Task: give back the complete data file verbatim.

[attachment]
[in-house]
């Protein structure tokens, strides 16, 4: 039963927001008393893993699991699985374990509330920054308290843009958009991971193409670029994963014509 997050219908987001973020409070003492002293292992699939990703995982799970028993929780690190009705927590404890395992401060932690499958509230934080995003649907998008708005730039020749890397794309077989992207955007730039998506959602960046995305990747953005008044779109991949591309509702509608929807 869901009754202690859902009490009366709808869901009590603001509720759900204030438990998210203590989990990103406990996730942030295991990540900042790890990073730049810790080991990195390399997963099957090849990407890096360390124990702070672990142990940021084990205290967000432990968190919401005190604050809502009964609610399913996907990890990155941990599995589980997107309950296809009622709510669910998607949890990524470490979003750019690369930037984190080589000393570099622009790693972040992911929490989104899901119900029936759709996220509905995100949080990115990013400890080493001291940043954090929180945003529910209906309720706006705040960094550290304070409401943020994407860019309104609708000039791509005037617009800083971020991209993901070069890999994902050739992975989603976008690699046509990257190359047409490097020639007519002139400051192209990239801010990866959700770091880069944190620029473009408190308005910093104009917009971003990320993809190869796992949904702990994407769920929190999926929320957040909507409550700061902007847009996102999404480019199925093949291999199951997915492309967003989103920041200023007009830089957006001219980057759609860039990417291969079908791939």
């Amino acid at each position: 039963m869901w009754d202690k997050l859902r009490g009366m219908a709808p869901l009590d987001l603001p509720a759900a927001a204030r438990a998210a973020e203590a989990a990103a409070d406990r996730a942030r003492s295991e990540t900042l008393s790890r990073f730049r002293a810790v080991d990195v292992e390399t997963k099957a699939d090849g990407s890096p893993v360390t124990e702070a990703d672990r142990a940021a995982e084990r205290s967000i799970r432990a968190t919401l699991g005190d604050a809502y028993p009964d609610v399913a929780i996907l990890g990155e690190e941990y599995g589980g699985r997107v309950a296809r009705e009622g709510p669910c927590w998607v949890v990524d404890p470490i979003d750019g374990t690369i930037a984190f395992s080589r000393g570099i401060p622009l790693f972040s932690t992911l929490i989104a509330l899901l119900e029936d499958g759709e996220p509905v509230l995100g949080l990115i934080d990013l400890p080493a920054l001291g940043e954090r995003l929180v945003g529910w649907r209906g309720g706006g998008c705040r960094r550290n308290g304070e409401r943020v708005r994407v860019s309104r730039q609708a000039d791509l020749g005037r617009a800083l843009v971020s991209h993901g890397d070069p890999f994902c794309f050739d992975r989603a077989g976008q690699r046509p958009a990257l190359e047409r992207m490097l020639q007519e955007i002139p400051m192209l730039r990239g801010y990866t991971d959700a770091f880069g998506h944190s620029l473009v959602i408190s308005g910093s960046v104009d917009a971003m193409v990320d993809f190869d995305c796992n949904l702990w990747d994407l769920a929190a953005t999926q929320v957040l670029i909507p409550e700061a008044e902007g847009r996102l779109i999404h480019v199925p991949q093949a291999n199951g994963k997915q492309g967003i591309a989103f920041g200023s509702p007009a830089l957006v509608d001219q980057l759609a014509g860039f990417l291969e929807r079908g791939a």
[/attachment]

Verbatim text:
[in-house]
């Protein structure tokens, strides 16, 4: 039963927001008393893993699991699985374990509330920054308290843009958009991971193409670029994963014509 997050219908987001973020409070003492002293292992699939990703995982799970028993929780690190009705927590404890395992401060932690499958509230934080995003649907998008708005730039020749890397794309077989992207955007730039998506959602960046995305990747953005008044779109991949591309509702509608929807 869901009754202690859902009490009366709808869901009590603001509720759900204030438990998210203590989990990103406990996730942030295991990540900042790890990073730049810790080991990195390399997963099957090849990407890096360390124990702070672990142990940021084990205290967000432990968190919401005190604050809502009964609610399913996907990890990155941990599995589980997107309950296809009622709510669910998607949890990524470490979003750019690369930037984190080589000393570099622009790693972040992911929490989104899901119900029936759709996220509905995100949080990115990013400890080493001291940043954090929180945003529910209906309720706006705040960094550290304070409401943020994407860019309104609708000039791509005037617009800083971020991209993901070069890999994902050739992975989603976008690699046509990257190359047409490097020639007519002139400051192209990239801010990866959700770091880069944190620029473009408190308005910093104009917009971003990320993809190869796992949904702990994407769920929190999926929320957040909507409550700061902007847009996102999404480019199925093949291999199951997915492309967003989103920041200023007009830089957006001219980057759609860039990417291969079908791939």
């Amino acid at each position: 039963m869901w009754d202690k997050l859902r009490g009366m219908a709808p869901l009590d987001l603001p509720a759900a927001a204030r438990a998210a973020e203590a989990a990103a409070d406990r996730a942030r003492s295991e990540t900042l008393s790890r990073f730049r002293a810790v080991d990195v292992e390399t997963k099957a699939d090849g990407s890096p893993v360390t124990e702070a990703d672990r142990a940021a995982e084990r205290s967000i799970r432990a968190t919401l699991g005190d604050a809502y028993p009964d609610v399913a929780i996907l990890g990155e690190e941990y599995g589980g699985r997107v309950a296809r009705e009622g709510p669910c927590w998607v949890v990524d404890p470490i979003d750019g374990t690369i930037a984190f395992s080589r000393g570099i401060p622009l790693f972040s932690t992911l929490i989104a509330l899901l119900e029936d499958g759709e996220p509905v509230l995100g949080l990115i934080d990013l400890p080493a920054l001291g940043e954090r995003l929180v945003g529910w649907r209906g309720g706006g998008c705040r960094r550290n308290g304070e409401r943020v708005r994407v860019s309104r730039q609708a000039d791509l020749g005037r617009a800083l843009v971020s991209h993901g890397d070069p890999f994902c794309f050739d992975r989603a077989g976008q690699r046509p958009a990257l190359e047409r992207m490097l020639q007519e955007i002139p400051m192209l730039r990239g801010y990866t991971d959700a770091f880069g998506h944190s620029l473009v959602i408190s308005g910093s960046v104009d917009a971003m193409v990320d993809f190869d995305c796992n949904l702990w990747d994407l769920a929190a953005t999926q929320v957040l670029i909507p409550e700061a008044e902007g847009r996102l779109i999404h480019v199925p991949q093949a291999n199951g994963k997915q492309g967003i591309a989103f920041g200023s509702p007009a830089l957006v509608d001219q980057l759609a014509g860039f990417l291969e929807r079908g791939a």